In at least one respect Bierce's little essay backfired. When describing finding the Confederate graves near Travelers' Repose, Bierce writes of homemade grave markers "discoverable by removing the accumulated forest leaves. From some of them may be taken (and reverently replaced), small thin slabs of the split stone of the country, with rude and reticent inscriptions by comrades" (397). Unfortunately, according to the current landlord, the publicity afforded to Travelers' Repose by Bierce served to highlight the presence of these gravestones and irreverent war trophy hunters and vandals have stolen all but one, which was moved for safekeeping (fig. 5).
scholars, aficionados, and fans—along with Civil War historians,
re-enactors, and buffs—caught in the personal excitement
of discovering the largely untouched Travelers' Repose farm might
easily overlook the real point of "A Bivouac of the Dead." Here
Bierce highlights his personal reconciliation with his former "honest
and courageous foemen" (398) and asks who, North or South, "would
begrudge the expense of giving to these fallen brothers the tribute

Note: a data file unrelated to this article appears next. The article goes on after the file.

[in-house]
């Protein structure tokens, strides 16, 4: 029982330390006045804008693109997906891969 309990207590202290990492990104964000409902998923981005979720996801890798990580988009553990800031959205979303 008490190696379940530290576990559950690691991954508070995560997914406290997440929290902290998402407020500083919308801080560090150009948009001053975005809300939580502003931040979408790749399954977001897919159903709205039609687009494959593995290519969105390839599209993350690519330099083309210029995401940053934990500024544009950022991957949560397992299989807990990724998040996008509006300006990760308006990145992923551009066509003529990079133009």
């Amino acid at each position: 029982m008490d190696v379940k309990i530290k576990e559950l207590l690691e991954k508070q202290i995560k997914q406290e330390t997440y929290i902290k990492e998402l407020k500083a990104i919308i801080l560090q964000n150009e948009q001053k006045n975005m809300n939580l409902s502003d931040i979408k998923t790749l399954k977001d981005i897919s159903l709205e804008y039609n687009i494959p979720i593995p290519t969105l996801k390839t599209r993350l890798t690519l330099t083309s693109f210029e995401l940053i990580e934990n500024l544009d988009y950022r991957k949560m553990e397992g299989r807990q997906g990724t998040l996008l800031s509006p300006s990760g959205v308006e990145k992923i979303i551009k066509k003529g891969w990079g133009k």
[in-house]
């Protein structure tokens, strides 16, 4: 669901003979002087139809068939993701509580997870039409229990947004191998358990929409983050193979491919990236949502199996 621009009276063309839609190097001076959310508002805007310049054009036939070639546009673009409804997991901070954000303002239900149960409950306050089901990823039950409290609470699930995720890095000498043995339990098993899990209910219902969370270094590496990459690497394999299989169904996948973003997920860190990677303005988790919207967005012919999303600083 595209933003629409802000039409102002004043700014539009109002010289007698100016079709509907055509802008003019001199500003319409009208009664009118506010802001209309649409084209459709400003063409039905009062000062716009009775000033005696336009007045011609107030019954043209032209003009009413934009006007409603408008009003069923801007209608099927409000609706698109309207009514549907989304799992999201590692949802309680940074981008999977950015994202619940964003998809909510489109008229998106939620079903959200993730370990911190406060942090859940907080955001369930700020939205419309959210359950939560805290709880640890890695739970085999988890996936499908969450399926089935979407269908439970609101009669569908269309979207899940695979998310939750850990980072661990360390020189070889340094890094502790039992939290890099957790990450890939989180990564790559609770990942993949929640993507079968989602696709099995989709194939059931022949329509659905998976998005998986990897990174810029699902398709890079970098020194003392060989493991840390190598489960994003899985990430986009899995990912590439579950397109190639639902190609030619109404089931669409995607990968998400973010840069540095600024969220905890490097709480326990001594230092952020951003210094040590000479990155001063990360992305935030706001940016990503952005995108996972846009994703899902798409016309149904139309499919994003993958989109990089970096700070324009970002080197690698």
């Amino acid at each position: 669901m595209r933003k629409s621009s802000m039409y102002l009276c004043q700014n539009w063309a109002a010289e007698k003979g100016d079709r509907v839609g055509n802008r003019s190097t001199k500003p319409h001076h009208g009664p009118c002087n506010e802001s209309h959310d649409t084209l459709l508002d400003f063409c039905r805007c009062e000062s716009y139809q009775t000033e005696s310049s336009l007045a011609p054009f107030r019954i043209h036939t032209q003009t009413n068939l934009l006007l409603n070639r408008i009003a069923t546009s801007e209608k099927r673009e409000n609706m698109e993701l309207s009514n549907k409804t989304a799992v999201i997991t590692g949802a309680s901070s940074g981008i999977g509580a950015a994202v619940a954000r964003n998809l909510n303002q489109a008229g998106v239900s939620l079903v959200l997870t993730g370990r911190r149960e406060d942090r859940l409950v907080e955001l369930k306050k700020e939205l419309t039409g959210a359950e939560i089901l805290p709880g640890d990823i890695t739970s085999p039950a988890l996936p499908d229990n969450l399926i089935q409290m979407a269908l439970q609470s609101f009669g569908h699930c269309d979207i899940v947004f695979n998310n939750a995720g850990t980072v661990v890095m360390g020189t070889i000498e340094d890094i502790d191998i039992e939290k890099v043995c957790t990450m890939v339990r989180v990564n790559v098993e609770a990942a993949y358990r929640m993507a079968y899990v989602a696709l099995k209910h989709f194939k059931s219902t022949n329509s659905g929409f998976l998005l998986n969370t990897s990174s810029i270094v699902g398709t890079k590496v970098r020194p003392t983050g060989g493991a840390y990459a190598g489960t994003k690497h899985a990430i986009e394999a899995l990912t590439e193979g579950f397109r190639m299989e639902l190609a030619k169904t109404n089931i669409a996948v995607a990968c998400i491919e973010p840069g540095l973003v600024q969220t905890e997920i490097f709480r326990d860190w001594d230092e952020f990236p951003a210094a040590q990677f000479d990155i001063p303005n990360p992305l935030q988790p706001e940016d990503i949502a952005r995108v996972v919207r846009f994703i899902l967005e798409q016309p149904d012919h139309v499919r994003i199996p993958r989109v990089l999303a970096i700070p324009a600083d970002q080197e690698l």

of green graves?" (397). This passage clearly reflects his
respect for the fraternity of Civil War veterans. Bierce closes
the piece with characteristic barbs aimed at those politicians,
writers, non-combatants, and shouting "civilians" on
both sides of the Mason-Dixon Line who would preserve the old
divisions. "A Bivouac of the Dead" therefore becomes
a plea for reconciliation and unity, one small example of many
still being written even four decades after the end of the republic's
division into blue states and gray states.
Bierce, "A Bivouac of the Dead," The Collected
Works of Ambrose Bierce, 12 vols. (New York: Neale Publishing
Company, 1912), Volume XI, Antepenultimata, 395. All
citations hereafter cited parenthetically within the text.